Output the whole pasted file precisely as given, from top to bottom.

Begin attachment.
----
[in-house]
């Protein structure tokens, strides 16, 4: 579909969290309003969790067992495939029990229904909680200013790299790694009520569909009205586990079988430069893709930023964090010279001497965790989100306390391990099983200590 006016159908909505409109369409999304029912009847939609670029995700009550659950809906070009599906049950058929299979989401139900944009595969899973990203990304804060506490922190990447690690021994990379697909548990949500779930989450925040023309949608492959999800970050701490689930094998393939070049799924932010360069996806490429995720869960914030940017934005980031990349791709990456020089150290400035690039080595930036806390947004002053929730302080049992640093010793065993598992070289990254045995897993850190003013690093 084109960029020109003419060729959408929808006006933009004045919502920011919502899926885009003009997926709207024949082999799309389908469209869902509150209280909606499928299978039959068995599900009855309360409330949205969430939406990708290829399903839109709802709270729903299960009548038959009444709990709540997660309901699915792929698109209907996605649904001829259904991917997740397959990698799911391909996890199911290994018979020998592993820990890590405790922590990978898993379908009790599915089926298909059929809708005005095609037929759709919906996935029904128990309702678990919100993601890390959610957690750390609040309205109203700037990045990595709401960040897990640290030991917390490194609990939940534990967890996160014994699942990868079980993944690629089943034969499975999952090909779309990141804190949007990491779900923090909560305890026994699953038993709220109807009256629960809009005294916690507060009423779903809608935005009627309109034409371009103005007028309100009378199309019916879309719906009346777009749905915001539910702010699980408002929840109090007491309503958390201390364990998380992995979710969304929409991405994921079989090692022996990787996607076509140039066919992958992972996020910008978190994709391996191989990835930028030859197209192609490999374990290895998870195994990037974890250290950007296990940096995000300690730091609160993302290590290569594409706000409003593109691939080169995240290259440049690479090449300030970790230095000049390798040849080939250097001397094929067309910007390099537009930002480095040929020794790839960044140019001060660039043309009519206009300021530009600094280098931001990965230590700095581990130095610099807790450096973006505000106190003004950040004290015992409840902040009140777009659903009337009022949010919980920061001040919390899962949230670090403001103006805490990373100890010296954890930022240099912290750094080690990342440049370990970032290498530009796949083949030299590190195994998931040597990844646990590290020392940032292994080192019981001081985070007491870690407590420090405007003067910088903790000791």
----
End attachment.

[in-house]
């Protein structure tokens, strides 16, 4: 579909969290309003969790067992495939029990229904909680200013790299790694009520569909009205586990079988430069893709930023964090010279001497965790989100306390391990099983200590 006016159908909505409109369409999304029912009847939609670029995700009550659950809906070009599906049950058929299979989401139900944009595969899973990203990304804060506490922190990447690690021994990379697909548990949500779930989450925040023309949608492959999800970050701490689930094998393939070049799924932010360069996806490429995720869960914030940017934005980031990349791709990456020089150290400035690039080595930036806390947004002053929730302080049992640093010793065993598992070289990254045995897993850190003013690093 084109960029020109003419060729959408929808006006933009004045919502920011919502899926885009003009997926709207024949082999799309389908469209869902509150209280909606499928299978039959068995599900009855309360409330949205969430939406990708290829399903839109709802709270729903299960009548038959009444709990709540997660309901699915792929698109209907996605649904001829259904991917997740397959990698799911391909996890199911290994018979020998592993820990890590405790922590990978898993379908009790599915089926298909059929809708005005095609037929759709919906996935029904128990309702678990919100993601890390959610957690750390609040309205109203700037990045990595709401960040897990640290030991917390490194609990939940534990967890996160014994699942990868079980993944690629089943034969499975999952090909779309990141804190949007990491779900923090909560305890026994699953038993709220109807009256629960809009005294916690507060009423779903809608935005009627309109034409371009103005007028309100009378199309019916879309719906009346777009749905915001539910702010699980408002929840109090007491309503958390201390364990998380992995979710969304929409991405994921079989090692022996990787996607076509140039066919992958992972996020910008978190994709391996191989990835930028030859197209192609490999374990290895998870195994990037974890250290950007296990940096995000300690730091609160993302290590290569594409706000409003593109691939080169995240290259440049690479090449300030970790230095000049390798040849080939250097001397094929067309910007390099537009930002480095040929020794790839960044140019001060660039043309009519206009300021530009600094280098931001990965230590700095581990130095610099807790450096973006505000106190003004950040004290015992409840902040009140777009659903009337009022949010919980920061001040919390899962949230670090403001103006805490990373100890010296954890930022240099912290750094080690990342440049370990970032290498530009796949083949030299590190195994998931040597990844646990590290020392940032292994080192019981001081985070007491870690407590420090405007003067910088903790000791």